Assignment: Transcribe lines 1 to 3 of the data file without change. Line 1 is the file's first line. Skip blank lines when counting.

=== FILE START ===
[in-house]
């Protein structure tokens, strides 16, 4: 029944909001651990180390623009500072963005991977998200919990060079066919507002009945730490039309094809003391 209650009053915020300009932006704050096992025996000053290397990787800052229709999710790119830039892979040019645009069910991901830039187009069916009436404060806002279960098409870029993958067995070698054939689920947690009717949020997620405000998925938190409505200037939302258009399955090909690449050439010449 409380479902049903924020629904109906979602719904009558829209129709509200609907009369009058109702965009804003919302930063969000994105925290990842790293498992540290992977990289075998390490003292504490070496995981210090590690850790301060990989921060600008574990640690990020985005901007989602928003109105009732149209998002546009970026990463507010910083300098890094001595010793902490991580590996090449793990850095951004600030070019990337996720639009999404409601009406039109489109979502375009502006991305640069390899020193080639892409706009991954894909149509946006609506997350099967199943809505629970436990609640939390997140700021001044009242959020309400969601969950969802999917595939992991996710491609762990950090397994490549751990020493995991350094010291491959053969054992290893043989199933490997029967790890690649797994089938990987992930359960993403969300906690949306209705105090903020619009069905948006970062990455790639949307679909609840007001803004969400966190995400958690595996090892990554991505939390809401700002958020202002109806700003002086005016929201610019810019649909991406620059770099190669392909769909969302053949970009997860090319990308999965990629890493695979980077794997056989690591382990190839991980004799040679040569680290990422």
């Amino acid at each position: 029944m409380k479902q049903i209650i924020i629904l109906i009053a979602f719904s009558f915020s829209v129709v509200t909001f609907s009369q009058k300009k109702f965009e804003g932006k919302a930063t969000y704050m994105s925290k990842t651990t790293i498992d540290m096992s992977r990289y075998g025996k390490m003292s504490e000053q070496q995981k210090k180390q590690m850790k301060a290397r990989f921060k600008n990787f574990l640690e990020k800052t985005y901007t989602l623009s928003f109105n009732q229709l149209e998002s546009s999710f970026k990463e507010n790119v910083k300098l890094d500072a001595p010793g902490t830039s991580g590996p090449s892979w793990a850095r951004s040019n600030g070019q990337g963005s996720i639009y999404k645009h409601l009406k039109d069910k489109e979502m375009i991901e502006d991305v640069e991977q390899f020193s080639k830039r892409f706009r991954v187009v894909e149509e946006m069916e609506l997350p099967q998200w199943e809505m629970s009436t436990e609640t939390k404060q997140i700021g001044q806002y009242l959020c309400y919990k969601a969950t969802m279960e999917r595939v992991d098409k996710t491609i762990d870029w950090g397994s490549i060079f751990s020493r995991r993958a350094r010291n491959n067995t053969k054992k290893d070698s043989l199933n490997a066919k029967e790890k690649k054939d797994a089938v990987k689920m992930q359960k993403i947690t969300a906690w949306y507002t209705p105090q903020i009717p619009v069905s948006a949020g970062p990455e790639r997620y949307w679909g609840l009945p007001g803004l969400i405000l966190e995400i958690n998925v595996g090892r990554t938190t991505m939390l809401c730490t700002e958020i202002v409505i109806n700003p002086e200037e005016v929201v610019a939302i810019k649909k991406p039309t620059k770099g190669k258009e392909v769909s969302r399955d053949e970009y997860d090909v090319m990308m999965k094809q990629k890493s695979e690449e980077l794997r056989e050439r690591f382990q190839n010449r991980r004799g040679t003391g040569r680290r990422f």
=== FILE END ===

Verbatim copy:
[in-house]
């Protein structure tokens, strides 16, 4: 029944909001651990180390623009500072963005991977998200919990060079066919507002009945730490039309094809003391 209650009053915020300009932006704050096992025996000053290397990787800052229709999710790119830039892979040019645009069910991901830039187009069916009436404060806002279960098409870029993958067995070698054939689920947690009717949020997620405000998925938190409505200037939302258009399955090909690449050439010449 409380479902049903924020629904109906979602719904009558829209129709509200609907009369009058109702965009804003919302930063969000994105925290990842790293498992540290992977990289075998390490003292504490070496995981210090590690850790301060990989921060600008574990640690990020985005901007989602928003109105009732149209998002546009970026990463507010910083300098890094001595010793902490991580590996090449793990850095951004600030070019990337996720639009999404409601009406039109489109979502375009502006991305640069390899020193080639892409706009991954894909149509946006609506997350099967199943809505629970436990609640939390997140700021001044009242959020309400969601969950969802999917595939992991996710491609762990950090397994490549751990020493995991350094010291491959053969054992290893043989199933490997029967790890690649797994089938990987992930359960993403969300906690949306209705105090903020619009069905948006970062990455790639949307679909609840007001803004969400966190995400958690595996090892990554991505939390809401700002958020202002109806700003002086005016929201610019810019649909991406620059770099190669392909769909969302053949970009997860090319990308999965990629890493695979980077794997056989690591382990190839991980004799040679040569680290990422």
């Amino acid at each position: 029944m409380k479902q049903i209650i924020i629904l109906i009053a979602f719904s009558f915020s829209v129709v509200t909001f609907s009369q009058k300009k109702f965009e804003g932006k919302a930063t969000y704050m994105s925290k990842t651990t790293i498992d540290m096992s992977r990289y075998g025996k390490m003292s504490e000053q070496q995981k210090k180390q590690m850790k301060a290397r990989f921060k600008n990787f574990l640690e990020k800052t985005y901007t989602l623009s928003f109105n009732q229709l149209e998002s546009s999710f970026k990463e507010n790119v910083k300098l890094d500072a001595p010793g902490t830039s991580g590996p090449s892979w793990a850095r951004s040019n600030g070019q990337g963005s996720i639009y999404k645009h409601l009406k039109d069910k489109e979502m375009i991901e502006d991305v640069e991977q390899f020193s080639k830039r892409f706009r991954v187009v894909e149509e946006m069916e609506l997350p099967q998200w199943e809505m629970s009436t436990e609640t939390k404060q997140i700021g001044q806002y009242l959020c309400y919990k969601a969950t969802m279960e999917r595939v992991d098409k996710t491609i762990d870029w950090g397994s490549i060079f751990s020493r995991r993958a350094r010291n491959n067995t053969k054992k290893d070698s043989l199933n490997a066919k029967e790890k690649k054939d797994a089938v990987k689920m992930q359960k993403i947690t969300a906690w949306y507002t209705p105090q903020i009717p619009v069905s948006a949020g970062p990455e790639r997620y949307w679909g609840l009945p007001g803004l969400i405000l966190e995400i958690n998925v595996g090892r990554t938190t991505m939390l809401c730490t700002e958020i202002v409505i109806n700003p002086e200037e005016v929201v610019a939302i810019k649909k991406p039309t620059k770099g190669k258009e392909v769909s969302r399955d053949e970009y997860d090909v090319m990308m999965k094809q990629k890493s695979e690449e980077l794997r056989e050439r690591f382990q190839n010449r991980r004799g040679t003391g040569r680290r990422f």